MyMint interview, I should stop eating out

  • April 9th, 2007

Have you ever caught yourself questioning a purchase at the cash register – the energy drink, the triple shot, a new piece of hardware, or a new article of clothing? I know I have. Unfortunately, the disciplined side of me – the side which decides whether or not I should make a purchase – was not as outspoken during previous years. Rather than questioning the long-term advantages of a purchase, I would live for the moment. Even now, from time-to-time, I crumble and find myself spending $3 on a coffee when the honest truth is that I probably don’t need it.

Many other young individuals face the same types of challenges regarding decisions and overall financial management. Analyzing and understanding your expenditures is the first step in gaining better control of your finances. MyMint hopes to improve your finances by providing an online tool designed to help you save money. By analyzing your habits, MyMint hopes to provide specific ways you can save money.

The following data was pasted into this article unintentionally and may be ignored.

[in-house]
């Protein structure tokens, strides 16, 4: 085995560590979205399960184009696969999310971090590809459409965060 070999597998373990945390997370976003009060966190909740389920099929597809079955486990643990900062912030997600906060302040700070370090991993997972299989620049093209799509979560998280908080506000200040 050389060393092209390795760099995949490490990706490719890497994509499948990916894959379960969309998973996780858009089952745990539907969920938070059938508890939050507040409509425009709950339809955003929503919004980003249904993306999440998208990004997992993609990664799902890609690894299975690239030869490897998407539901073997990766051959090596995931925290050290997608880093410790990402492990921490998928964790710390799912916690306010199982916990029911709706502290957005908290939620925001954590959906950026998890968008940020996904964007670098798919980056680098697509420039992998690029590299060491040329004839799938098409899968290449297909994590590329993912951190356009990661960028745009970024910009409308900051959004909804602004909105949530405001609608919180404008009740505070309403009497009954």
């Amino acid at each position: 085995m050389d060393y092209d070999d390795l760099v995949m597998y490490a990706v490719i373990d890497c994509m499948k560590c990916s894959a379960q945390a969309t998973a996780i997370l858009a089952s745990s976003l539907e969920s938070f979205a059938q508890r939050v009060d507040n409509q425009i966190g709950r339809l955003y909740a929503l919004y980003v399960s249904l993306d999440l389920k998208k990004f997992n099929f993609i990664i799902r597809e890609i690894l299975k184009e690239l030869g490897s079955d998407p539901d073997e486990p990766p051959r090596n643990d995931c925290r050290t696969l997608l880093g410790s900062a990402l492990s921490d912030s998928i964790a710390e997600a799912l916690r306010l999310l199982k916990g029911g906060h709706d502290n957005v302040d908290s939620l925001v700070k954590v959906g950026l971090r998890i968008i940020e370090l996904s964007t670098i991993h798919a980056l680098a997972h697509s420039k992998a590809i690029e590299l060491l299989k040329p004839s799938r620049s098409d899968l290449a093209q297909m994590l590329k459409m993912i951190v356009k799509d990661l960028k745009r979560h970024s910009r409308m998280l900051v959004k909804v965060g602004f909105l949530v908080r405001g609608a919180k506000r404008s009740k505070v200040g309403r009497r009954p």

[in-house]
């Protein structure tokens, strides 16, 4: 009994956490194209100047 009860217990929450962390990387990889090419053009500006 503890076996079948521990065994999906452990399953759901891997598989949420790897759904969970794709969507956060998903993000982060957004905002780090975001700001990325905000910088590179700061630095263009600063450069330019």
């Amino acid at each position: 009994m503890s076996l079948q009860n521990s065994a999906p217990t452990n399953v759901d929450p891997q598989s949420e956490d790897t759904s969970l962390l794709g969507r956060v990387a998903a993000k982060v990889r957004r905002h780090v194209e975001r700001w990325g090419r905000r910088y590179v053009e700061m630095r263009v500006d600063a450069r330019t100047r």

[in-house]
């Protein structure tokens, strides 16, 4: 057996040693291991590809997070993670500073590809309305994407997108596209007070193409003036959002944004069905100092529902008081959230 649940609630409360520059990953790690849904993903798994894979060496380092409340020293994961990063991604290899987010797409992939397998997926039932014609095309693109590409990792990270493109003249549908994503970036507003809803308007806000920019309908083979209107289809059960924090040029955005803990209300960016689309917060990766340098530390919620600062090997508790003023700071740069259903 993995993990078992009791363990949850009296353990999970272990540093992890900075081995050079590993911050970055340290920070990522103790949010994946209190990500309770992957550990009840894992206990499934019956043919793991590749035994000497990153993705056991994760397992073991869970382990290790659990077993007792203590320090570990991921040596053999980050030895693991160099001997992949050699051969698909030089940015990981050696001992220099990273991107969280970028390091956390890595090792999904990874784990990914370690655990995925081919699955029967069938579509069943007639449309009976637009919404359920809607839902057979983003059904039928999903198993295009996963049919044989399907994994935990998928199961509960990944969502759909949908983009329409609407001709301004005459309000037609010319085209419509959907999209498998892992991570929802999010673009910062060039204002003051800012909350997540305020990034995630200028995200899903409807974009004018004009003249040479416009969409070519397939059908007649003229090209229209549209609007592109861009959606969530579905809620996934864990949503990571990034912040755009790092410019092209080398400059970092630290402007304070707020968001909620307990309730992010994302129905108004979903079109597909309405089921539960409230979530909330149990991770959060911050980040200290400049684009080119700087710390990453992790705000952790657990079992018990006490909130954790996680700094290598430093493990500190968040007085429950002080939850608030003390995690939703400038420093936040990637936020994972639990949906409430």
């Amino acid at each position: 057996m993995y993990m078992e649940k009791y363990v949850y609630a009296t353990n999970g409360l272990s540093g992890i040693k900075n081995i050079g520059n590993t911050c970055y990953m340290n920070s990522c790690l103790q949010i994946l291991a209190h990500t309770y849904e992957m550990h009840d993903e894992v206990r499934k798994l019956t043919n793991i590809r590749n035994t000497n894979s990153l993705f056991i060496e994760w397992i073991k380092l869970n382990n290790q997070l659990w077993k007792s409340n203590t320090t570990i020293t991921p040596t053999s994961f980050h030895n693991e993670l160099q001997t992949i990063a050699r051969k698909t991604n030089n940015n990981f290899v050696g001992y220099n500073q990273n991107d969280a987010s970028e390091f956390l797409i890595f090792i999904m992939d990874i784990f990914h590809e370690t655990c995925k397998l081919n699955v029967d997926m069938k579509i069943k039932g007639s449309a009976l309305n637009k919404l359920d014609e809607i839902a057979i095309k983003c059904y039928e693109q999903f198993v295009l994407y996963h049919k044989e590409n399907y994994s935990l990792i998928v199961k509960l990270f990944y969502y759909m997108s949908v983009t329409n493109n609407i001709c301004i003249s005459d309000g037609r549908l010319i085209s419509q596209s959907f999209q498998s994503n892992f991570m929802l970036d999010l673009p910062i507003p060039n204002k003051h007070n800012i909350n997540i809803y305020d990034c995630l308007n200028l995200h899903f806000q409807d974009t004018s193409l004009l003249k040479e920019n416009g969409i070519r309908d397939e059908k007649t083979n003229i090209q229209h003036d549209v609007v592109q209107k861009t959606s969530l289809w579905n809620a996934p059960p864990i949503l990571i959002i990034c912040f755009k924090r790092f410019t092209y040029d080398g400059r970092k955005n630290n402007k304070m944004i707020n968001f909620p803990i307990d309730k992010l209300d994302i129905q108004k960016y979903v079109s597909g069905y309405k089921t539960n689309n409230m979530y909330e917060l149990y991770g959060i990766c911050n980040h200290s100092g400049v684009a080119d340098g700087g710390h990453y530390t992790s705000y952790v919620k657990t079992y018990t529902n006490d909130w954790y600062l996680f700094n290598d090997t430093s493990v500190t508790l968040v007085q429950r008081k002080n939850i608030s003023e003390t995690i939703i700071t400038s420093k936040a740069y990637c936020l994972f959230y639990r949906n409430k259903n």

Noah of MyMint recently interviewed me, the results of which can be found on the MyMint blog: Personal Finance Interview with Derek Punsalan of Answering the questions helped me realize some of the faults, or areas that I would benefit from improving. Mainly, my continued efforts to minimize expenses on anything considered to be "non-essential" in my life – frivolities or excessive entertainment related expenditures.

I invite you to visit the MyMint blog which offers general financial tips as well as additional interviews including: Trent of, Lazy of, Devin Reams of, Joel Mueller of, Cap of Aaron Patzer of, and Paul Stamatiou of All worthy reads if you’re interested in knowing how other bloggers manage their finances.

What’s in your wallet, and how do you pinch pennies?

What's in your wallet?

I try to keep my wallet thin – a few misc. cards, cash, and ID. Click through to see the bento box on Flickr

Aside from a few business cards, a bank card, drivers license, Metro pass, and a little cash (usually $10), the wallet contents are at a minimum. Ideally, the best route is to carry a minimum amount of cash limiting your spending for the day. However, there are some scenarios when an actual debit / credit card is more appropriate. If carrying a limited amount of cash is not an option, limit the funds in your debit account (moving amounts to other accounts). What are you doing to limit your daily spending?